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How To Correct Notary Journal Entries


Updated 9-29-21. Your journal entries provide an important record of your notarizations, so it's important to get the details right. But if you make a mistake in your journal, here's what you should know.


While most states either require (like Pennsylvania) or recommend (like Florida) that Notaries keep a journal, none offer specific rules about making corrections to an entry. The NNA’s Hotline counselors frequently receive calls from Notaries who have made all kinds of mistakes, including:

  • Entering the signer’s wrong address or inappropriate ID information (Texas Notaries are prohibited from recording ID numbers or a signer's biometric information such as a thumbprint).

  • Entering the wrong document title or omitting it altogether.

  • Having signers write their signatures in the wrong space.

  • Failing to obtain the signer’s signature and thumbprint (California requires the signer's thumbprint for the journal entry if the document is a power of attorney, deed, quitclaim deed, deed of trust or other document affecting real property).

Here are a few things to keep in mind.

When The Signer Is Still There

Most of the time, you will discover a mistake while you’re completing the journal entry. Say, for example, you wrote the wrong street in the address box. The simplest way to make the correction is as follows (note: for the purpose of describing these tips, we’ll assume you are using the NNA’s Official Journal of Notarial Acts):

  • Line through the incorrect information.

  • Write the correct information in the same box, if there is room to write it legibly.

  • If there is not enough space in the same box, use the box in the line below the entry. There is no rule that says you must only use one line per journal entry.

You also may make a notation about the correction in the “additional information” box.

If you have two or more Notary journal signers and multiple notarizations, it can be easy to get information mixed up between journal entries. For example, you're handling a loan signing for a couple and one partner signs the box for the other’s journal entries and vice versa.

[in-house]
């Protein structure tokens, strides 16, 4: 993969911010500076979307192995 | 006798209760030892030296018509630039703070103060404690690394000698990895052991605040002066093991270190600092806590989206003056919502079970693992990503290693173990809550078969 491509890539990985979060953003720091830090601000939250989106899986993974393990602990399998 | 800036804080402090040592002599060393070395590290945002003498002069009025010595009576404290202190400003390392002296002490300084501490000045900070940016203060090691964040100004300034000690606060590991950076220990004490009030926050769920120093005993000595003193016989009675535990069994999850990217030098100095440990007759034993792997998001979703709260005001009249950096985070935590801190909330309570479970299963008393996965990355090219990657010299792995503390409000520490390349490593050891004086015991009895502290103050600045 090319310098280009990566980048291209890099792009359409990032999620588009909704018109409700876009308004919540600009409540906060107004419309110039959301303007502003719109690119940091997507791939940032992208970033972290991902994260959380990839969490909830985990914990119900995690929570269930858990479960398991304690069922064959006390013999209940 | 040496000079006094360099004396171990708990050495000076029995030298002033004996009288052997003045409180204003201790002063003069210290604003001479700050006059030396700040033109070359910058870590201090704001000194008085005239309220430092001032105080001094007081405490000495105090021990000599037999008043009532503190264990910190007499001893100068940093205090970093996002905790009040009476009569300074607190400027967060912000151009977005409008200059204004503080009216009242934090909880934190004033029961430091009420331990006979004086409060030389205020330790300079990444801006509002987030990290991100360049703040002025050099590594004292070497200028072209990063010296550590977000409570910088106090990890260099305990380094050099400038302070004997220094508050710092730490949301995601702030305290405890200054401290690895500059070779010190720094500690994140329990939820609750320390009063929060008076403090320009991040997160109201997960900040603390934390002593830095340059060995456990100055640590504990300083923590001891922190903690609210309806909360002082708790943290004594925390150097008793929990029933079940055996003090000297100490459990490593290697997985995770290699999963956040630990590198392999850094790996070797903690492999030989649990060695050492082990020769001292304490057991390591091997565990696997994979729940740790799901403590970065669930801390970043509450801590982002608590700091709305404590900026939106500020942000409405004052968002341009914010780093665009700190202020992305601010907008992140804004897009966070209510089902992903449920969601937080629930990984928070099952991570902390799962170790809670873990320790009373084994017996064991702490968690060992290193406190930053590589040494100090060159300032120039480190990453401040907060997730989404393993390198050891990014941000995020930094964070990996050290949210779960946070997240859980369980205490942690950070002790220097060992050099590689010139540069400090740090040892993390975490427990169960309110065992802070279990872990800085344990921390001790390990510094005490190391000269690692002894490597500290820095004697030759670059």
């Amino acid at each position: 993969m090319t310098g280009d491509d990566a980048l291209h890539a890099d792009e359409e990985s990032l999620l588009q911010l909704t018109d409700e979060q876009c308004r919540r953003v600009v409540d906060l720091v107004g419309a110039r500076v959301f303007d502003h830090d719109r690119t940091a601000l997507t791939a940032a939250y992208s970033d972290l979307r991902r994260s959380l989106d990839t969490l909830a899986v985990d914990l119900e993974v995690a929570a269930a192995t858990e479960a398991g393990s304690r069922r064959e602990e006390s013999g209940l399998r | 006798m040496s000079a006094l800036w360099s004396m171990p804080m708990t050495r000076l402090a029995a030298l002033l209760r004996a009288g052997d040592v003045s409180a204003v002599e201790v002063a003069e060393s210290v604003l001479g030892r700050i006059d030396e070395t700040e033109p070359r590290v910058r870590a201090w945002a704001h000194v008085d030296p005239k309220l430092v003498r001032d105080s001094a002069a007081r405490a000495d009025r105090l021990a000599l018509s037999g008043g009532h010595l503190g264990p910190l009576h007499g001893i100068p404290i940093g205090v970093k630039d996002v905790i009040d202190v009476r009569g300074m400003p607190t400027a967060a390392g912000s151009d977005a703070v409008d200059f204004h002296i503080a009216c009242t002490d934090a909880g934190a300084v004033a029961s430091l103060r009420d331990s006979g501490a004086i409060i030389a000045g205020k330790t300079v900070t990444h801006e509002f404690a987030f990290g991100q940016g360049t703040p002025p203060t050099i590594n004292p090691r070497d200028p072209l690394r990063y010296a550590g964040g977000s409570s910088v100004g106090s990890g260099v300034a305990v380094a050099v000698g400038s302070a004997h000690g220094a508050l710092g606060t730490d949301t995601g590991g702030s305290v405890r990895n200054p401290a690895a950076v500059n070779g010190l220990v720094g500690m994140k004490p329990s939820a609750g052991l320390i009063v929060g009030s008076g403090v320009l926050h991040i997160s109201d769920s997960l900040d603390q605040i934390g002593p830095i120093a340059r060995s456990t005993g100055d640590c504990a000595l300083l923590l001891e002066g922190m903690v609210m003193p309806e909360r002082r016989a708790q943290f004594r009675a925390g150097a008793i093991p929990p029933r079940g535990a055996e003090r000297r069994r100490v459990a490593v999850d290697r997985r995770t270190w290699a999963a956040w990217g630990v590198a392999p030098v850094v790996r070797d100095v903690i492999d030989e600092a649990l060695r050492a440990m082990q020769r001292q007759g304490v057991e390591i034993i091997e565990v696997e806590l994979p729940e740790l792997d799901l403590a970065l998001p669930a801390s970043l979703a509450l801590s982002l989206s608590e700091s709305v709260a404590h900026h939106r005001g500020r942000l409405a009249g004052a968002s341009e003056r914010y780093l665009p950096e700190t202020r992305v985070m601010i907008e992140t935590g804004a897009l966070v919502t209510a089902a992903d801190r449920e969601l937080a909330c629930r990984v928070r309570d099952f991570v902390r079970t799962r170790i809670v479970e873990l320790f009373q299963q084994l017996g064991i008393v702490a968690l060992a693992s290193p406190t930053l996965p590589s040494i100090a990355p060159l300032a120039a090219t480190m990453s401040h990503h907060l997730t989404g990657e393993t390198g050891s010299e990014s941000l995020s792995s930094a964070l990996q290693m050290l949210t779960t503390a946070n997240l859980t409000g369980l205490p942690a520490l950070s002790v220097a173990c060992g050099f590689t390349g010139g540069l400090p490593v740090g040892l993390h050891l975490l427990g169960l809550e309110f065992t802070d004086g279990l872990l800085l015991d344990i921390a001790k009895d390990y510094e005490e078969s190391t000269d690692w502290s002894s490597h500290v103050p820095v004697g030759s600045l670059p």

• Cross out the signature and have the partners sign the correct signature spaces.

  • If there isn’t enough room for the signers to sign the correct entries — if, for example, you’re a California Notary and the signers also have placed their thumbprints in the wrong spaces, then correct the other line entries (Name and Address of Signer column, Identification of Signer column, etc.) to make them match.

  • Note an explanation in each journal entry.

  • If the resulting corrections will render the entries illegible, then start over and create new entries. It is better to be legible and correct than illegible.

When The Signer Has Left

What happens if you discover a mistake after the signer is long gone? If your state requires you to record the signer’s ID number in the journal, for example, but you forget, you can try to contact the signer to see if they will give you the information, but that may not be possible in many instances. If you are unable to reach the signer to obtain the information, your best course of action is to note the omission and circumstances in the “additional information” box of the journal entry.

Do's And Don’ts

  • If you rush the process of completing journal entries, you’re more likely to make a mistake. So take your time and make sure to record all the information correctly. It also can help to double-check an entry.

  • Don’t use correction fluid or tape to cover over a mistake and then write on top of it. The fluid or tape could come off.

  • If you discover a mistake sometime later, don’t cross out the entire entry and make a new one. Many states have laws that require the entries to be in sequential order, meaning they must be recorded chronologically. The Notary Public Code of Professional Responsibility recommends entries be made at the time the notarization was performed. If you make a new entry, it is likely to be out of order.

If the notarization is called into question, the fact that your journal entry is out of order could damage your credibility in any legal proceeding.

Michael Lewis is Managing Editor of member publications for the National Notary Association.

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